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Volume 7, Issue 6, December Issue - 2019, Pages:521-528


Authors: Bassam Oudh Al johny
Abstract: Post-translational changes including acetylation are universal phenomena in protein and occur in both prokaryotes and eukaryotes. The process of post-translation modifications is initiated by phosphorylation of the acetyl group through an enzymatic pathway using the acetyltransferase enzyme. It is believed that several processes such as cellular process, DNA replication, bacterial chemotaxis and metabolism depend on protein acetylation. It is worth to say that protein acetylation is extremely important in bacterial virulence, as diverse factors have been involved in bacterial virulence. Therefore, current review article summarizes the role of protein acetylation, its mechanism, techniques of acetylome study and its regulation, which may help in the in-depth understanding of bacterial virulence.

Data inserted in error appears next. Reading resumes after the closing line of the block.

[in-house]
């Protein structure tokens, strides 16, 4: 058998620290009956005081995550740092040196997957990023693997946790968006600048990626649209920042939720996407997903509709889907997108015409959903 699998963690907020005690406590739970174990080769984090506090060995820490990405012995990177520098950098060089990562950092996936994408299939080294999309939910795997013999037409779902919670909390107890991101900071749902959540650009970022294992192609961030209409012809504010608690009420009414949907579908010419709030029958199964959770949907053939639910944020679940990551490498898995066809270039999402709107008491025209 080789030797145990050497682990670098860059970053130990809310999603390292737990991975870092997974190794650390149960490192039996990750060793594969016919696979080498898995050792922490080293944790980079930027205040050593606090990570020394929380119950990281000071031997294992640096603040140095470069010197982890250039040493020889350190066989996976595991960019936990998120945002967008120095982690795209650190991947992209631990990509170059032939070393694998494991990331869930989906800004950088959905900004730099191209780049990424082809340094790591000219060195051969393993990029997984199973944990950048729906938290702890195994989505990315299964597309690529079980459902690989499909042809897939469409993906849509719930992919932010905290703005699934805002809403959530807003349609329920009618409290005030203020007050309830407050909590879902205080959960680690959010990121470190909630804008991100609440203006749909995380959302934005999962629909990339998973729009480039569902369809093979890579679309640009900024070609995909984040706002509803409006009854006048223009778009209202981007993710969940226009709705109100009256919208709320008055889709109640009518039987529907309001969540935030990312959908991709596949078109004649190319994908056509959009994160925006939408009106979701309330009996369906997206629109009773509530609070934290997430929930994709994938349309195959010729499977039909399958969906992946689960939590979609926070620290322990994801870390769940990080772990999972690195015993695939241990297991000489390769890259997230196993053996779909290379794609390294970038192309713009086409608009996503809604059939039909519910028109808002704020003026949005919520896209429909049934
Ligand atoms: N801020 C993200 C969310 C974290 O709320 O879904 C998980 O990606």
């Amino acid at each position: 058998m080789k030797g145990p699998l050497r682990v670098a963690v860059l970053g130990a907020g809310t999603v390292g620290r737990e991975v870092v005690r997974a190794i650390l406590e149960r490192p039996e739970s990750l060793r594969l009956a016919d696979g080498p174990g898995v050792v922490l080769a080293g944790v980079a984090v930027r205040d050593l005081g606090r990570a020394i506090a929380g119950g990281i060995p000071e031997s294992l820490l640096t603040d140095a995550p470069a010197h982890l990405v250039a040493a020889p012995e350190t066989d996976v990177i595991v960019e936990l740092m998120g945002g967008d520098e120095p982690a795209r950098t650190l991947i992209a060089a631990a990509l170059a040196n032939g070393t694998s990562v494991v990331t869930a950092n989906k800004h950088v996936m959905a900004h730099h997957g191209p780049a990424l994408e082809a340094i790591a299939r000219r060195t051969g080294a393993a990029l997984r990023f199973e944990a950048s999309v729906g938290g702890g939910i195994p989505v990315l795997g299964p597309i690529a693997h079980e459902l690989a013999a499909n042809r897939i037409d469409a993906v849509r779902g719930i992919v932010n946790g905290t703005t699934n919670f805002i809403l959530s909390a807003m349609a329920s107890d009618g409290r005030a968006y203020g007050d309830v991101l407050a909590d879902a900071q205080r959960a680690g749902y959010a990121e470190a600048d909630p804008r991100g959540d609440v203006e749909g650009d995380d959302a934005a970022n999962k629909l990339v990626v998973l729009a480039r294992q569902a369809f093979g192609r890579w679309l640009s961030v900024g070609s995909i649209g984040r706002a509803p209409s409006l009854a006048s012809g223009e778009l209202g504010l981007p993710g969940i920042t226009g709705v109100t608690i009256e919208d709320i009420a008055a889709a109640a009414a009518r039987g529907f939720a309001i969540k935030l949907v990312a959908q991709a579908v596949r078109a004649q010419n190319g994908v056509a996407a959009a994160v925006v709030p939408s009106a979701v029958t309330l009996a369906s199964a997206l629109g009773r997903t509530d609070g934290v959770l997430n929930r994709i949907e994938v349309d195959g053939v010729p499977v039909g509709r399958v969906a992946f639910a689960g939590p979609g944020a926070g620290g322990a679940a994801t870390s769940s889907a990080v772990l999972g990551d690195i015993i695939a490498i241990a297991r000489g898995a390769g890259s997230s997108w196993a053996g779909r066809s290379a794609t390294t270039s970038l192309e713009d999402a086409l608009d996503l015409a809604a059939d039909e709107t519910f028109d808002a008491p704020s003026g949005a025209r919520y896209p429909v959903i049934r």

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Full Text: 1 Introduction There are enzymatic and non-enzymatic mechanisms for the regulation of acetylation as manifested in Figure 1. It is believed that during the enzymatic pathway of eN-acetylation the e-amino group of a deprotonated lysine received acetyl group from acetyl COA that is catalyzed by lysine acetyltransferase (KAT) enzyme (Jie Ren et al., 2017). There are three major categories of KATs which are (i) the Gcn5 which belongs to the family N-acetyltransferase (GNAT) (so-called after the Gcn5 protein of yeast), (ii) the family MYST (called after human MOZ, yeast Ybf2/Sas3, yeast Sas2, and human Tip60), and (iii) the p300/CBP family (named after human hp300 and hCBP). The family of GNAT is available in all sectors of life and MYST and p300/CBP are recognized merely in eukaryotic cells (Starai & Escalante-Semerena, 2004; Garrity et al., 2007; Wang et al., 2010). It is reported that different kind of KATs belonging to the same GNAT family have been known from several microorganisms (Thao & Escalante-Semerena., 2011). 2 Protein Acetylation Mechanism in Bacteria Among different KATs, acetyltransferase Pat of the Salmonella enterica protein was the most studied and first recognized protein (Garrity et al., 2007; Sang et al., 2016). In E.coli it has been reported that during a nonenzymatic mechanistic pathway the deprotonated lysine e-amino group received an acetyl group from acetyl phosphate (AcP) (Weinert et al., 2013; Kuhn et al., 2014). AcP is considered as the high energy intermediate where a phosphoryl moiety is best owing in a two component signal transduction process to particular response regulators (Lukat et al., 1992). The yfiQ deletion mutant has less effects on acetylation levels, while increasing AcP concentration will further increase the global acetylation (Weinert et al., 2013; Kuhn et al., 2014). In regulating the bacterial physiological progression, acetylation due to enzyme is more significant as compared to acetylation due to AcP, because there is a direct relation between AcP and global acetylation concentration, while the negligible effect on global acetylation due to the deletion of vfiQ mutant. Enzymatically the lysine deacetylases (KDACs) can remove the acetyl group. KDACs have been classified into two groups and four classes, which are as (i) Class III based on NAD+ dependent sirtuin family (Blander & Guarente, 2014) and (ii) Classes I, II, and IV based on zinc-dependent Rpd3/Hda1 family (Yang & Seto., 2008). NAD+-dependent Cob B, was initially reported in S. enterica and was largely studied in various bacterial strains (Starai et al.,2002), however, its homologs were also identified in other species of bacteria such as Bacillus subtilis (Gardner & Escalante-Semerena.,2009), Streptomyces coelicolor (Mikulik et al., 2012), E. coli (Zhao et al., 2004), and Rhodopseudomonas palustris (Crosby et al.,2010). Usually, CobB substrates take part in various cellular processes and giving no importance for AcP-dependent or acetylated lysines depends on Pat (AbouElfetouh et al., 2015). For instance, the CobB possibly deacetylate the AcP and Pat dependent acetylated DNA (Zhang  et al.,2016) and was believed that in E. coli the CobB was merelythe histone deacetylase (HDAC). The research group of Tu et al. (2015) recognized the discovery of deacetylase YcgCin in E. coli which was related to the hydrolase family of serine. However, it had  non-significant homology with KDACs which were not dependent on Zn2+ or NAD+ known KDACs. In E. coli the YcgC have different catalyzed pathway for substrates deacetylases as well as different substrate as compared to CobB-regulated acetylated proteins. The auto ADP-ribosyltransferase and deacetylase potential of MSMEG_4620 was established in Mycobacterium smegmatis with the identification of MSMEG_4620 and SIRT4 homologue (Tan et al., 2015). Therefore, this study will open new ideas and explore the relationship between deacetylases and acetylation factors as well as novel bacterial deacetylases knowledge. 3 Protein Acetylome in Bacteria The use of antibodies in the acetylated peptides with great specificity involved in immunoprecipitation which largely increases the ability to identify more acetylated lysine residues (Wang et al.,2010; Chen et al., 2012). In this method the quality and amount of acetylated proteins largely depend on various factors including immunoprecipitation efficacy, anti-acetyllysine antibodies quality, strategies established for the fractionation of various sample, mass spectrometry (MS) techniques, software packages used for data acquisition (Mischerikow &Heck.,2011). Acetylome was the first published protein discovered in bacteria. After that, Yu et al. (2008) applied a hyphenated technique comprising of affinity immune-separation technique coupled with nano HPLC/MS/MS by using an anti-acetyllysine antibody for the identification of 125 acetylated sites among 85 different proteins in E. coli. Furthermore, E. coli comprises of 79 proteins where 81 phosphorylation sites and number of acetylated proteins was found to analogous (Macek et al., 2008). A vast detail on the Protein acetylome are available for different bacterial species (Hentchel & Escalante-Semerena, 2015). Most noticeable literature on the acetylome of pathogens are available on Spiroplasma eriocheiris (Liu et al., 2014; Xie et al., 2015; Meng et al., 2016), Porphyromonas gingivalis (Butler et al.,2015), Vibrio parahemolyticus (Pan et al.,2014), and Pseudomonas aeruginosa (Ouidir et al.,2015) and this help in the in-depth understanding of acetylated regulation bacterial virulence. The V. parahemolyticus, 517 succinyllysine sites (26.7%) on 288 proteins (44.9%) was also reported to acetylate (Pan et al., 2015), proposing the general intersection between acetylation and other PTMs enrich levels of regulation and are operating in different cellular practices. There are approximately 2000–5000 proteins in a typical bacterial proteome and among all of them 5% acetylated (Kim &Yang. 2011), but the acetylated proteins percentage is variable ranging from 2-45% depends on the bacterial species. It is also reported that the acetylated proteins is diverse in the same bacterium under different environments and laboratory conditions displayed no satisfactory replicability (Yu et al., 2008; Zhang et al., 2009). This phenomenon required high-throughput analyses to authenticate the experimental data, by avoiding any fabricated outcomes, and to validate the physiological significance in vivo of the acetylated proteins. 4 Mass spectrometry opens avenues for acetylation research Mass spectrometry studies in proteomic are one of the most emerging analysis techniques to determined acetylation. This practice have been applied either for global studies related to target protein analysis for cellular acetylomes determination under diverse conditions in diverse microbial species. In target analyses for instance, protein purification involved the purification of sample through immune affinity methods, and then digested by protease and fragmentation analysis was carried out by Mass spectrometry of the resultant peptides leads to the identification of acetylated sites (Barak & Eisenbach, 2001; Starai et al., 2002; Zhou et al., 2015; Zhang et al., 2016). Under particular conditions protein extraction is the initial step for the acetylome studies, in this the entire proteome digested by enzymatic action and then mass spectrometry was used for the analysis of acetylated peptides enriched with anti-acetyl-lysine antibodies. The degree of peptides acetylation depends on the specificity and affinity of antibodies and sensitivity of mass spectrometer. Many methods have been developed in order to increase the isolation efficiency of peptides, reduction in certain acetylation motifs applied several antibodies to captured acetyl-peptide (Macek et al., 2008; Crosby et al., 2010; Lee et al., 2013; Pan et al., 2014; AbouElfetouh et al ., 2015; Tu et al., 2015; Meng et al., 2016). Many procedure and protocols have been developed for isolation but still only between 25 to 40% isolation has been reported. Therefore, it is utmost to enhanced and improve the isolation efficacy and determination of acetylation sites in various protein (Mouslim et al., 2004; Meng et al., 2016). Lower abundance proteins identification might be improved by fractionations of peptides before capturing the acetyl-peptide, which in turn help to reduce the complexities originated in peptide identifications (AbouElfetouh et al., 2015; Xie et al., 2015; Pan et al., 2015; Zhang et al., 2016; Meng et al., 2016). Improvement in the proteome sectors might be improved with the improvement, development, and sensitivity of mass spectrometer. 4.1 Use of mass spectrometry for in-vivo studies for functional authentications Substitutions of amino acid such as Gln, Arg, and Ala and removal of protein i.e., KATs or sirtuins relied during the investigation of in-vivo studies. The impact of KATs or KDACs/sirtuins to a specific process of acetylation is usually evaluated through deletions, and the function of a specific site can be assessing through point mutants and side chain contribution through Ala substitutions. The side chain contribution is assessed by Ala substation Arg substitutions domain the positive charge without acetylation, so they copy the unacetylated state. The acetylated forms can be mimic from Gln substitutions, because of neutral charge and inability to acetylate (Kamieniarz & Schneider., 2009). These mutations might play an important role in acetylation at specific sites, for instance, during in vivo studies the influence of mutations on the function of protein can be assessed by reporter assays, such as transcriptional fusions to a transcription factors target genes. It is worth to say that data analysis can be performed with extreme cautions because the side chains are chemically different in acetyllysine, Lys, Gln, Ala, and Arg, and with the induction of other amino acid to the protein chain the whole properties such as secondary structure and stability of the protein chain might be greatly affect (Zhang et al., 2013). Furthermore, mutation that leads in a loss-of function phenotype will possibly measure the incorrect contribution of acetylation. Most of the sites is 1% acetylated so will not reproduced in vivo stoichiometry because the stoichiometry of a mutation is 100% (Barak & Eisenbach., 2001; Meyer et al.,2016; Weinert et al., 2017). The physiological effect of a specific acetylation is necessary to investigate in order to exactly determine the stoichiometry of acetylation for the loss-of-function mutations in brief the substation is very important in determining the role of acetylation in vivo studies, but still it is worthwhile that efficacy of such substation is variable in different proteins. For instance, Gln substitutions were found to recapitulate the impact of acetylation in vitro (Simonsson et al., 2006; Wang & Hayes, 2008) and in vivo studies in eukaryotic (Hecht  et al.,1995; Li et al.,2002; Yang et al.,2008), but it is different for different proteins (Sun et al.,2007; Kawai et al.,2011;). Any in vivo results can be supported by integration with in vitro studies. 4.2 Observing in vivo studies through in vitro verifications In vitro studies are helpful in order to examine the in-depth mechanism of acetylation (Barak & Eisenbach., 2001; Thao et al., 2010;Okanishi et al., 2013; Kuhn et al., 2014; Liao et al., 2014; Vergnolle et al., 2016; Song et al., 2016). Acetyl phosphate or acetyl-CoA leads to acetylation in substrates that go through nonenzymatic acetylation. In the in vitro studies, a specific target is acetylated by the purified KATs and deacetylate by deacetylases. Mass spectrometer and radioactive acetyl derivatives addition or deletion can be used to determine the specific sites for acetylation. During in vitro studies the promiscuous in acetylases are often created problem in analysis interpretation (Barak & Eisenbach., 2001), However, this problem could be resolved during in vitro studies by using the Gln substitution mutants isolated from E. coli (Sun et al., 2016; Qin et al., 2016), Interestingly a proteins acetylation can also be achieved through coevolved tRNA-tRNA synthetase pair present in E. coli strain which inserts acetyllysine after amber codon is read (Neumann et al., 2009), as a result, 100% site-specific acetylated protein used in biochemical analyses of in vitro function, till-date no explanatory data are available for the in vivo acetylation. The use of mass spectrometry in vitro and in vivo studies may potentially helped in understating the site-specific acetylation in various proteins. 5 Bacterial virulence regulation through acetylation of protein Various acetylomes of bacterial pathogens has been determined various virulence, but whether the virulence factor is acetylated or not is an area of curiosity. For a curiosity several studies have been put forward, which result that virulence is regulated by the acetylation of protein. 5.1 Bacterial Chemotaxis is regulated by Acetylation In 2004 CheY was identified and explored that it has an important functions in the excitatory response of bacterial chemotaxis (Barak et al., 2004; Kuhn et al., 2014). The lysine acetylated residues has adverse impacts such as aspartyl residue phosphorylation, rotational direction of flagellar, flagellar switch complex formation with kinase CheA, phosphatase CheZ, and the switch protein Film (Barak & Eisenbach, 2001; Barak & Eisenbach., 2004; Yan et al., 2008; Li et al.,2010; Liarzi et al., 2010). It is believed that acetylation is very important for the proper performance of CheY, therefore, acetylation is responsible for the regulation of bacterial virulence. The CheY acetylation has been studied in nonpathogenic strains of E. coli, therefore, it can be suggest that cheY acetylation might have a positive role in bacterial virulence. The involvement of CheY acetylation in bacterial virulence has been also reported in Campylobacter jejuni and Listeria monocytogenes (Yao et al., 1997; Dons et al., 2004). Similarly, involvement of RcsB in Salmonella and Erwinia amylovora virulence has been also reported by various researchers (Bereswill & Geider, 1997; Domínguez et al., 2004; Liao et al., 2014). Furthermore, acetylation is extremely important in the regulation of RcsB potential in E. coli (Thao et al., 2010), bacterial motility, lysine acetylation, impact on the biosynthesis of flagella and diminishing acid stress survival (Castaño et al., 2014). 5.2 Homeostasis of Acetylation process and its Influences on Bacterial Acid Resistance Typhimurium and S. enterica serovar are enteric pathogens that have strong resistance to pH and survive in stomach in the strong acidic medium of pH 2. These bacteria may also attack on other organs of the body such as liver, spleen and epithelium layer of intestine (Drecktrah et al., 2006). The transcriptional levels of pat and the genes Crp and CyaA encoded cyclic AMP receptor protein and adenylate cyclase and are down regulated due to the acidic environment as suggested from the transcriptome patterns. Higher survival rate and higher intracellular pH has been reported under acid stress conditions for the pat deletion mutant than the wild-type strain (Ren et al., 2015). The above discussion inferred that bacterial and other pathogenic virulence response to acidic environment is regulated by acetylation. It is concluded from the above discussion that acetylation is the key for regulating and contributing the bacterial, enteric and pathogenic virulence to acid stress and resistance.   Conflict of Interest The authors declare that there is no conflict of interest.